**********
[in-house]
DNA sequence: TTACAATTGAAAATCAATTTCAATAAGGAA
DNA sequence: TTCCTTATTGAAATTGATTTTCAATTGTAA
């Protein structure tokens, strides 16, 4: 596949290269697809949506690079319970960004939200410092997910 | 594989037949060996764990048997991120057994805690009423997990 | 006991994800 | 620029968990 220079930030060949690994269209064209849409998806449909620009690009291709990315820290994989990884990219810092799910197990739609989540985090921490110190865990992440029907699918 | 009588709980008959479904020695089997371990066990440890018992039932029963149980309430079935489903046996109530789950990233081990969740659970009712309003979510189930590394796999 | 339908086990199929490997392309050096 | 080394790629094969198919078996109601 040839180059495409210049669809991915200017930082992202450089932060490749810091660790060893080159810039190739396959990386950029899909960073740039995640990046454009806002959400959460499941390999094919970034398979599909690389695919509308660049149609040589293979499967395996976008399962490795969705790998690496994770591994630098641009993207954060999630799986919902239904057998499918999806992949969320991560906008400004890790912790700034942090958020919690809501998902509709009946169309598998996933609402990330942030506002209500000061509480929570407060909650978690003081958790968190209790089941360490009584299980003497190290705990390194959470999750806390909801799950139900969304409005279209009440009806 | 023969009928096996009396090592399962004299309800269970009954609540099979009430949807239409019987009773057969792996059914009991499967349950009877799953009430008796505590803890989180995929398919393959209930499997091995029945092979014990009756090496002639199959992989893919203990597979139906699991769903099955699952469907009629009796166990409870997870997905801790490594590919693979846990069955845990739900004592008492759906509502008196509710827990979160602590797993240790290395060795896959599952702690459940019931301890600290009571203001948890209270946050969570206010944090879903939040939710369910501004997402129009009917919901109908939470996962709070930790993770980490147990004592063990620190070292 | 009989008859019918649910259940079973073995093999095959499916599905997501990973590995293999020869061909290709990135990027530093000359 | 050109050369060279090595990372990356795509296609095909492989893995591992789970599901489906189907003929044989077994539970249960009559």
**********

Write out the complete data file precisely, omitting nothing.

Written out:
[in-house]
DNA sequence: TTACAATTGAAAATCAATTTCAATAAGGAA
DNA sequence: TTCCTTATTGAAATTGATTTTCAATTGTAA
């Protein structure tokens, strides 16, 4: 596949290269697809949506690079319970960004939200410092997910 | 594989037949060996764990048997991120057994805690009423997990 | 006991994800 | 620029968990 220079930030060949690994269209064209849409998806449909620009690009291709990315820290994989990884990219810092799910197990739609989540985090921490110190865990992440029907699918 | 009588709980008959479904020695089997371990066990440890018992039932029963149980309430079935489903046996109530789950990233081990969740659970009712309003979510189930590394796999 | 339908086990199929490997392309050096 | 080394790629094969198919078996109601 040839180059495409210049669809991915200017930082992202450089932060490749810091660790060893080159810039190739396959990386950029899909960073740039995640990046454009806002959400959460499941390999094919970034398979599909690389695919509308660049149609040589293979499967395996976008399962490795969705790998690496994770591994630098641009993207954060999630799986919902239904057998499918999806992949969320991560906008400004890790912790700034942090958020919690809501998902509709009946169309598998996933609402990330942030506002209500000061509480929570407060909650978690003081958790968190209790089941360490009584299980003497190290705990390194959470999750806390909801799950139900969304409005279209009440009806 | 023969009928096996009396090592399962004299309800269970009954609540099979009430949807239409019987009773057969792996059914009991499967349950009877799953009430008796505590803890989180995929398919393959209930499997091995029945092979014990009756090496002639199959992989893919203990597979139906699991769903099955699952469907009629009796166990409870997870997905801790490594590919693979846990069955845990739900004592008492759906509502008196509710827990979160602590797993240790290395060795896959599952702690459940019931301890600290009571203001948890209270946050969570206010944090879903939040939710369910501004997402129009009917919901109908939470996962709070930790993770980490147990004592063990620190070292 | 009989008859019918649910259940079973073995093999095959499916599905997501990973590995293999020869061909290709990135990027530093000359 | 050109050369060279090595990372990356795509296609095909492989893995591992789970599901489906189907003929044989077994539970249960009559």